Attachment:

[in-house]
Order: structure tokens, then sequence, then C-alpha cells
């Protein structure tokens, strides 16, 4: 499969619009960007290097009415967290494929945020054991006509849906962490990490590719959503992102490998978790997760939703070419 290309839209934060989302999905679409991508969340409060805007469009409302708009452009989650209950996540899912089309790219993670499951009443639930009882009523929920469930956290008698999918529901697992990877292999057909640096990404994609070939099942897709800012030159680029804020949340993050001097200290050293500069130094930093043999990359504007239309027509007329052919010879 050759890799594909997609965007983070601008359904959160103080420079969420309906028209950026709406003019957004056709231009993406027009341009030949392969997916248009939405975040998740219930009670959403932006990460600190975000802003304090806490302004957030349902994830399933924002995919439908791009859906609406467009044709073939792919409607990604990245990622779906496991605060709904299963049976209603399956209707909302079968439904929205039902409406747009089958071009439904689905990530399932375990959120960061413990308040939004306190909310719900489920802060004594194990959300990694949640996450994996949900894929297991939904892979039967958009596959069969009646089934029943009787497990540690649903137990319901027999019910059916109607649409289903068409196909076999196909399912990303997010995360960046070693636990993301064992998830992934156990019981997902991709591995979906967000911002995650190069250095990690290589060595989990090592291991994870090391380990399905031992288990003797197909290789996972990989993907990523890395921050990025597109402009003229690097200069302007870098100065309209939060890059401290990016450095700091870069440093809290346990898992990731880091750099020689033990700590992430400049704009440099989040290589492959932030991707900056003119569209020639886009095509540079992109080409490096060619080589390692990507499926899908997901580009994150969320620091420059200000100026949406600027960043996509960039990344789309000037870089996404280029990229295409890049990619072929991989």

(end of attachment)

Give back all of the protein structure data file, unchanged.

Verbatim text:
[in-house]
Order: structure tokens, then sequence, then C-alpha cells
């Protein structure tokens, strides 16, 4: 499969619009960007290097009415967290494929945020054991006509849906962490990490590719959503992102490998978790997760939703070419 290309839209934060989302999905679409991508969340409060805007469009409302708009452009989650209950996540899912089309790219993670499951009443639930009882009523929920469930956290008698999918529901697992990877292999057909640096990404994609070939099942897709800012030159680029804020949340993050001097200290050293500069130094930093043999990359504007239309027509007329052919010879 050759890799594909997609965007983070601008359904959160103080420079969420309906028209950026709406003019957004056709231009993406027009341009030949392969997916248009939405975040998740219930009670959403932006990460600190975000802003304090806490302004957030349902994830399933924002995919439908791009859906609406467009044709073939792919409607990604990245990622779906496991605060709904299963049976209603399956209707909302079968439904929205039902409406747009089958071009439904689905990530399932375990959120960061413990308040939004306190909310719900489920802060004594194990959300990694949640996450994996949900894929297991939904892979039967958009596959069969009646089934029943009787497990540690649903137990319901027999019910059916109607649409289903068409196909076999196909399912990303997010995360960046070693636990993301064992998830992934156990019981997902991709591995979906967000911002995650190069250095990690290589060595989990090592291991994870090391380990399905031992288990003797197909290789996972990989993907990523890395921050990025597109402009003229690097200069302007870098100065309209939060890059401290990016450095700091870069440093809290346990898992990731880091750099020689033990700590992430400049704009440099989040290589492959932030991707900056003119569209020639886009095509540079992109080409490096060619080589390692990507499926899908997901580009994150969320620091420059200000100026949406600027960043996509960039990344789309000037870089996404280029990229295409890049990619072929991989």